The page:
Spend Time


~ Give them the gift of pointing them to the Savior. No spouse or parent or sibling or friend can give enough love and grace and space and time. God so loved your family that He gave of His family to save and deliver them from the enemy of their souls, and to adopt them as His own.

Point them to Him


~ Thank God for them every day – and tell them how grateful you are for them.

The Gift of Gratefulness


Please tell me, what would you add to this list?









Living the Greatest Blessings


I swung my feet out of bed and grabbed a cup of coffee. I sat down with my husband to chat for a moment, kissed his lips then took his hand and we invited God into every part of our day. I heard chatter so I sat on a little girl’s bed and giggled and dreamed with my bubbly and bright-eyed child before getting her up. I fed her breakfast while reading Bible stories and trying to keep the dog from begging at the table.


I completed the near-daily chore of vacuuming and mopping the house, took my little one to the potty for the twentieth time, and praised and cheered for a job well done. I shooed a hyper dog away from a hissing cat for the hundredth time, and worked out while my daughter banged on a tin can with a metal hinge that I’m pretty sure was a fairly important part to a weight machine. I created sand castles with my tow-headed toddler, swept rocks from the walkway and collected sticks. I picked up my frightened child who got knocked down by the dog chasing a ball, and belly laughed with my mama over comical Facebook posts.


I said a prayer and fed my girl who fed the dog, cleaned the broken glass and spilled milk, arranged letters on a blackboard and talked about words and colors and numbers. I read a book about red fish and blue fish and sang about sunshine and happiness and gray skies. I settled the girl into bed for a nap, and sat down to work on a small client project, and then to try to put my heart on paper.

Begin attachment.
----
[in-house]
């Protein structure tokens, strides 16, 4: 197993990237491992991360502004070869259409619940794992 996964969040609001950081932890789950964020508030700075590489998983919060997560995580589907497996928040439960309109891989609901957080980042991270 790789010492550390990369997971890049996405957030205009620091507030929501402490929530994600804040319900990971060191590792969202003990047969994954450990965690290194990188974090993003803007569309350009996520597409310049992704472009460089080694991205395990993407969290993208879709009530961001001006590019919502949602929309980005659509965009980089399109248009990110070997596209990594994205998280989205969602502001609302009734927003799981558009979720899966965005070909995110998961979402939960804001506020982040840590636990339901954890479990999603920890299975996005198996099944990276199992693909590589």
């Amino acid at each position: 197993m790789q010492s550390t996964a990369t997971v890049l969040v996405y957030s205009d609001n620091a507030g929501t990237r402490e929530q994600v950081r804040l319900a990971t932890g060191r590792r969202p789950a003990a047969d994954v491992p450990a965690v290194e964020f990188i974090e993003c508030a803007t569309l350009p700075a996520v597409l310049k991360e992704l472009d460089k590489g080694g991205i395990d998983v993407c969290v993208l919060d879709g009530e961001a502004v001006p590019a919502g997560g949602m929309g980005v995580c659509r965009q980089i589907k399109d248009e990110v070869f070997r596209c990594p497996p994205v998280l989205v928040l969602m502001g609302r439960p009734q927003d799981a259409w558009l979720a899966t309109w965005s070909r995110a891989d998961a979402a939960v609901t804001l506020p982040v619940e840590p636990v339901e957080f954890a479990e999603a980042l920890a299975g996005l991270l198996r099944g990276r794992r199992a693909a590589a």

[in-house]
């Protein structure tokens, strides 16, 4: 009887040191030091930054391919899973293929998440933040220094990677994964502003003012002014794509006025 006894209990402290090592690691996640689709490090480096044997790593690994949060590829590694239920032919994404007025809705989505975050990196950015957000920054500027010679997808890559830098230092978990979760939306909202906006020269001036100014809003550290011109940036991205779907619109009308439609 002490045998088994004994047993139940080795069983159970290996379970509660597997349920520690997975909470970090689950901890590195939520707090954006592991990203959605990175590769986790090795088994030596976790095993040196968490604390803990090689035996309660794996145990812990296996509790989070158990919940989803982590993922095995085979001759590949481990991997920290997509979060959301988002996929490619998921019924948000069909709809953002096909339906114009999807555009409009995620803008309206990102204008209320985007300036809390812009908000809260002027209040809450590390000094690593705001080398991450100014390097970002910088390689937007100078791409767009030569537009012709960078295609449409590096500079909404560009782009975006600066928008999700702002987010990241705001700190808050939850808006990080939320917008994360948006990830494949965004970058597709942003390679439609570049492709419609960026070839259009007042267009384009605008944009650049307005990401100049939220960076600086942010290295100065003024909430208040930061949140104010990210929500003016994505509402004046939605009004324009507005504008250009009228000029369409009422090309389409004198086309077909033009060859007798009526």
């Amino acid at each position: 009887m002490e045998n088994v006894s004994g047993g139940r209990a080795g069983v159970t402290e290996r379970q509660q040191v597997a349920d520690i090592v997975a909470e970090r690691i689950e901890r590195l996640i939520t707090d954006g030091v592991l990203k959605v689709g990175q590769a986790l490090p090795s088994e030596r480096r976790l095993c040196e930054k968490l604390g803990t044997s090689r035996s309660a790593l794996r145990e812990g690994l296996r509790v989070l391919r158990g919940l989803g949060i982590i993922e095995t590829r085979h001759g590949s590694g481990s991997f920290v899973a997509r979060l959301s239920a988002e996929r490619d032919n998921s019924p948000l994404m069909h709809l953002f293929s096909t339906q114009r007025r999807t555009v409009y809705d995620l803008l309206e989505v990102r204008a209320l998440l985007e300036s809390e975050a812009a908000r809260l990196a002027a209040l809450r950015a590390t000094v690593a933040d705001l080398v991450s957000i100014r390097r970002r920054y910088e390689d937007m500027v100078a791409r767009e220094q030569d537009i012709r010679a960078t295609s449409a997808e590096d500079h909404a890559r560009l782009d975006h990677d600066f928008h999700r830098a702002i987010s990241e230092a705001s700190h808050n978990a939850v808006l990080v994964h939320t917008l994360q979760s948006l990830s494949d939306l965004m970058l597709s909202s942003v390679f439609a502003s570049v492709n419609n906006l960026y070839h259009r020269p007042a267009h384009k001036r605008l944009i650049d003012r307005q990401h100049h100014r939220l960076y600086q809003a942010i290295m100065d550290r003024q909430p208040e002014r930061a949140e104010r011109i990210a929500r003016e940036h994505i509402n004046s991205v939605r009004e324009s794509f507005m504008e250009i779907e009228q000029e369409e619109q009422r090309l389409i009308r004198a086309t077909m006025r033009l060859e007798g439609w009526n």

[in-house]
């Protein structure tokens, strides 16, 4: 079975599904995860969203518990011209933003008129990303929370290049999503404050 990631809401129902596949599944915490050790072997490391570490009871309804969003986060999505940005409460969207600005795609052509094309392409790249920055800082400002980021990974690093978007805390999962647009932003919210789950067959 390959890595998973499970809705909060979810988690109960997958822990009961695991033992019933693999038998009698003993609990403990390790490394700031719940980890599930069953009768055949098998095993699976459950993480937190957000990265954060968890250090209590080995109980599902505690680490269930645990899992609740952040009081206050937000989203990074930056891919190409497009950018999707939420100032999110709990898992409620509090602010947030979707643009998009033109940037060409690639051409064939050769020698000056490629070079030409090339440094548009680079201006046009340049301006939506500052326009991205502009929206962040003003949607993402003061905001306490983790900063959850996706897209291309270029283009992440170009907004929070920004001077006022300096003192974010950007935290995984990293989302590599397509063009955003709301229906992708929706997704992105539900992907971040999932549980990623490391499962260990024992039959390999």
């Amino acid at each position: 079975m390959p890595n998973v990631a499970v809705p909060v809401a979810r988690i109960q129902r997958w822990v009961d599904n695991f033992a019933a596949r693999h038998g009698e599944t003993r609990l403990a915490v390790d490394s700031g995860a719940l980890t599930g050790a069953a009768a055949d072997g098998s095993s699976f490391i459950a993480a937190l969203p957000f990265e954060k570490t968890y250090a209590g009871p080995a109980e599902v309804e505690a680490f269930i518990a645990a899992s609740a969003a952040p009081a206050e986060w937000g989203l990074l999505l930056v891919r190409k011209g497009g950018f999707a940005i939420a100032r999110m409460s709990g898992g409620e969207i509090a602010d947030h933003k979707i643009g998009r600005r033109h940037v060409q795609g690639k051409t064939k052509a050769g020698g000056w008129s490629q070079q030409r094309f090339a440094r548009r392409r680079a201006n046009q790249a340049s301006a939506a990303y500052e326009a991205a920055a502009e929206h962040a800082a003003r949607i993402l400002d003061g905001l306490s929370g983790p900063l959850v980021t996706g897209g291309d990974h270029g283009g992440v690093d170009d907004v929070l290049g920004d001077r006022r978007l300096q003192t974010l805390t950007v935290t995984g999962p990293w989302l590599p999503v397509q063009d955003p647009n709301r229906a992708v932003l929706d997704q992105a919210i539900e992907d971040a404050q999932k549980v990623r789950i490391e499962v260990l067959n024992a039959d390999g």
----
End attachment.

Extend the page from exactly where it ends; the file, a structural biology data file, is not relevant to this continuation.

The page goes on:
I grabbed my thanksgiving journal to jot a few things down and to read through the week’s gifts unwrapped. I smiled. I am living my greatest blessings.


   There are no interruptions in a day.

There are only manifestations of Christ.

You are doing something great with your life – when you’re doing all the small things with His Great love.” – Ann Voskamp










Born to a Friend



A sibling is, perhaps, one of the most peculiar individuals you will come in contact with. American author Susan Scarf Merrill has said that “siblings resemble us just enough to make their differences confusing.” Yet when you are a sibling you have, regardless of familial frustrations, been born to a friend.



Siblings have a connection like no other; our brothers and sisters are an intricate part of our lives that make us who we are. An older sibling has, along with our parents, known us longer than anyone else, and when a brother or sister dies, their death affects us in ways never imagined.

The fifth anniversary of my only sibling’s death is coming up in two days. My big brother, Ron, was driving home on the Interstate after church on a Sunday evening when the rear passenger tire of his SUV blew out, causing the vehicle to roll. He was not wearing a seat belt.